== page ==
For those who are sportif, there are descriptions of gymnastic equipment, various types of fish, and mushrooms in one of the few color plates, probably because of the dangers involved in misinterpreting edible varieties from others. (fyi: Did you know that all pharmacists in France are trained to identify mushrooms, and can let you know which are edible and which aren’t?). And speaking of very-specific words there are chaffs of wheat, too.
And in case you want to know where you mushrooms, fish, and wheat go, once you swallow them, it’s in here, too.
The biggest challenge in Scrabble is when you’re stuck with a “W” as there are very few French words that begin with that letter, hence that chapter is a mere page-and-a-half long.
“Walkman” hadn’t made it into this 1913 version yet, obviously, but it’s in the newer French dictionaries along with a few other W-words, rounding the section up to a page-and-three-quarters for the W entries. If you’re every playing Scrabble, here’s a tip: Wu means Chinese money. I’ve tried to disqualify it on the basis that it isn’t French, but I get argued down. (Which also happens a lot around here. And not just online, ya know.)
But man, every time I pick one of those tiles with a W on it, I feel like eating one of those mushrooms, or waving the flag of surrender. Thankfully, there are a (colorful) number of them to choose from.
All that leafing through the French dictionary, I starting thinking about my Estomac, and decided it was time for dinner. And lo and behold, when I picked up a French cookbook from the cupboard where I was staying, I found that it contained a French culinary dictionary as well.
Although chocolate-winnowers would not be pleased that grué wasn’t in there either, there were plenty of others. I don’t think winnower in France begins with a “W“, but I am not going to spend the time looking it up in the dictionary because I’m pretty certain it’s not in there either. I guess I need to wait for a French chocolate-only dictionary to come out.
But vegetables are abundant on the colorful plates, each one identified, with recipes in other parts of the book. The recipes would drive folks who don’t understand a three sentence description for how to make onion soup, which doesn’t bother to say that you need to peel the onions, or precisely how thick to slice them, down to the exact millimeter.
I love the colorful meat drawings which I’m thinking of printing out and handing to visitors to France who ask me which cuts of meat correspond with cuts of meat from their home countries. And they don’t because the meat is butchered differently. It’s like when I explain what violets are, which I think are considered crustaceans, and supposedly good for “men problems”, a point which a fish monger drove home with by raising his thick forearm in the air. I haven’t tried them yet because I’m still waiting to hear back if they’re covered by the French health care system. But I can let you know, if you must.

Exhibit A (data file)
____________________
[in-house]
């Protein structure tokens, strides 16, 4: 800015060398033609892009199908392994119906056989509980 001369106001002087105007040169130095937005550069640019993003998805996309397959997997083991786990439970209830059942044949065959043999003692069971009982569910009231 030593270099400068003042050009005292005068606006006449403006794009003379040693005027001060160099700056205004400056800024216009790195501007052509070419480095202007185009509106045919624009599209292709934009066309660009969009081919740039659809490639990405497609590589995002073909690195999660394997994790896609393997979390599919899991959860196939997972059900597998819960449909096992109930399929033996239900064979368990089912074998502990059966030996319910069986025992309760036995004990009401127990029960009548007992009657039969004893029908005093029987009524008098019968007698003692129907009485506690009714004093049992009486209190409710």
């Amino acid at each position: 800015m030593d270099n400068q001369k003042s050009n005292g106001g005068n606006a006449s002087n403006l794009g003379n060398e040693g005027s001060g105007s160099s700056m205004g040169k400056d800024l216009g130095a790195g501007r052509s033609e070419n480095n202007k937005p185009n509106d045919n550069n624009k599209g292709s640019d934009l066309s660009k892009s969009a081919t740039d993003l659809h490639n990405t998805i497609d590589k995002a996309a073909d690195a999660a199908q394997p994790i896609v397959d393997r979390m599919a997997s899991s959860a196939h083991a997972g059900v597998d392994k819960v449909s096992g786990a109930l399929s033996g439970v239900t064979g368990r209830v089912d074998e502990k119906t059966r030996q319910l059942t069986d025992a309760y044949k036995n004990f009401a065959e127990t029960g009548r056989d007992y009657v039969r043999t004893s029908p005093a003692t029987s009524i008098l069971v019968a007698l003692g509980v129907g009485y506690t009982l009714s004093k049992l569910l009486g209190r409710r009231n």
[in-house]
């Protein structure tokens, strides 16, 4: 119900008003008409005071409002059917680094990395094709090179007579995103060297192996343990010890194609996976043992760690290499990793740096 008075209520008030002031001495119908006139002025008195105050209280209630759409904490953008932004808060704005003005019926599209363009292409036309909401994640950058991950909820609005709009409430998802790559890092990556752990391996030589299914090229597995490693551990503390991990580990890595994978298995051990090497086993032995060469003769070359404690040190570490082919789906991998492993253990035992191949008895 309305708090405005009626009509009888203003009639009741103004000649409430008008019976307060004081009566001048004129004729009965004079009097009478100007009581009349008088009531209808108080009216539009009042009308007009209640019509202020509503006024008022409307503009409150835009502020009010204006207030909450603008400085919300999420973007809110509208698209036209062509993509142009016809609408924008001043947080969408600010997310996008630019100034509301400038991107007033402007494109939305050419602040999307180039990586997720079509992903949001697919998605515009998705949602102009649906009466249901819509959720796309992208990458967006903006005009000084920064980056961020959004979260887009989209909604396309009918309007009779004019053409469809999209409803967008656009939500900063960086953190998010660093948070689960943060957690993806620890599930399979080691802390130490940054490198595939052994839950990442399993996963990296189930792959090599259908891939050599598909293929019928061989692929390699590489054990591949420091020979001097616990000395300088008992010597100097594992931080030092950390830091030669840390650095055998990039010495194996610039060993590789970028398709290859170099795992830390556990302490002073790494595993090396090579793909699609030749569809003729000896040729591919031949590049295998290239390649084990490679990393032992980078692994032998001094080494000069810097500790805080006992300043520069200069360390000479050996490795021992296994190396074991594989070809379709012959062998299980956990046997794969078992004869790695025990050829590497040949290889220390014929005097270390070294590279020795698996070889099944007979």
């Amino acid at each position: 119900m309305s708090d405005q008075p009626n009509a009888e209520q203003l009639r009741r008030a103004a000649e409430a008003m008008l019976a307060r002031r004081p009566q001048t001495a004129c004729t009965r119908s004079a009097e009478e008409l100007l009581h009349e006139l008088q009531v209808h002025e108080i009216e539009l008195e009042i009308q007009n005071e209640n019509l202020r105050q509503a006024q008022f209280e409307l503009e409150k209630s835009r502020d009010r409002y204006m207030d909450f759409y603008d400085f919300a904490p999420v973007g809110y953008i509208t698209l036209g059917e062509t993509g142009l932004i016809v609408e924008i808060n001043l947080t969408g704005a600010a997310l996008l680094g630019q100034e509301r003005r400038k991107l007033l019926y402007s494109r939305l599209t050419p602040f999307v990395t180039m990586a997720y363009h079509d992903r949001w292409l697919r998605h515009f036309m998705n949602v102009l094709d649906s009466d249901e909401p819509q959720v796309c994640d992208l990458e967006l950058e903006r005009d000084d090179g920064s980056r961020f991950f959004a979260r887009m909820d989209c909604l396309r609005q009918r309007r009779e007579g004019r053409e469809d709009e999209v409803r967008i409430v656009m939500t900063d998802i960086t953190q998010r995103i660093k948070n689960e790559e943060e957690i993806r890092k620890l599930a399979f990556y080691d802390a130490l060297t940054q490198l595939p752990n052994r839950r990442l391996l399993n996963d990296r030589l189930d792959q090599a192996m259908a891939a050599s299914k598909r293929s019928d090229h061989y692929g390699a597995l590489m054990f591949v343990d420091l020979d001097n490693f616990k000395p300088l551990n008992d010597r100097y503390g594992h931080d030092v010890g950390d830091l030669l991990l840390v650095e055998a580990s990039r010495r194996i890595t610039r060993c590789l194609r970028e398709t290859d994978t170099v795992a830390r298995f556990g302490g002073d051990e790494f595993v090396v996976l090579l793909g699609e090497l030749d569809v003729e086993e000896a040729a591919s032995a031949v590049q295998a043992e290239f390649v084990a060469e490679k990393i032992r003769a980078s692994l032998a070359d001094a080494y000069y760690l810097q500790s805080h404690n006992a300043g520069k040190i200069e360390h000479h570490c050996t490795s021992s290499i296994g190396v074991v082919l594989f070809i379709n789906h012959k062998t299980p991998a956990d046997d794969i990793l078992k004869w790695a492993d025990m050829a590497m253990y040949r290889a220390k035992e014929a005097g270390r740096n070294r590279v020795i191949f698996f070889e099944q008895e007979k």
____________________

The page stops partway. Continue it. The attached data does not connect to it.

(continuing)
There are a lot of culinary terms, which seemed so specific, and so French. Until I remembered that in English, we have words like ecumer (skim) and “bard” for meat (and with apologies to those trying to learn English, as another English language oddity, the aforementioned Mr. Shakespeare was also known as a ‘bard’), and “winnow” for cocoa nibs.
By now you’re probably wondering, “What are gibier?” Well, here ya go. It’s all the wild stuff that we eat in France, usually during the fall and winter, when it’s hunting season. The other night we had dove for dinner, which sounds like a mash-up between a soap and supper jingle, but I saw those winged critters at the market earlier the week. And a few days later, there they were, on my plate.
Fancier fare is depicted as well, in pièces montées, or showpieces, and it’s funny because in French, pièce usually means “room”, as in, an apartment that has three pièces. And I snickered at the market the other day when some visitor asked in halting French for three pièces of jambon.
And while I wanted to say that he’d just ordered three rooms of ham, he’s probably reading this now and laughing at me since in addition to “room”, I later remembered that it does something refer to a piece of meat.
So how do you say “meat room” – pièce de pièce?
Finally there are pastries, in all their sepia glory. And savory pastries at that, undoubtably filled with pièces of meat, their fabrication winnowed from years of knowledge. And probably even back in their day, they cost quite a bit of wu, je pense.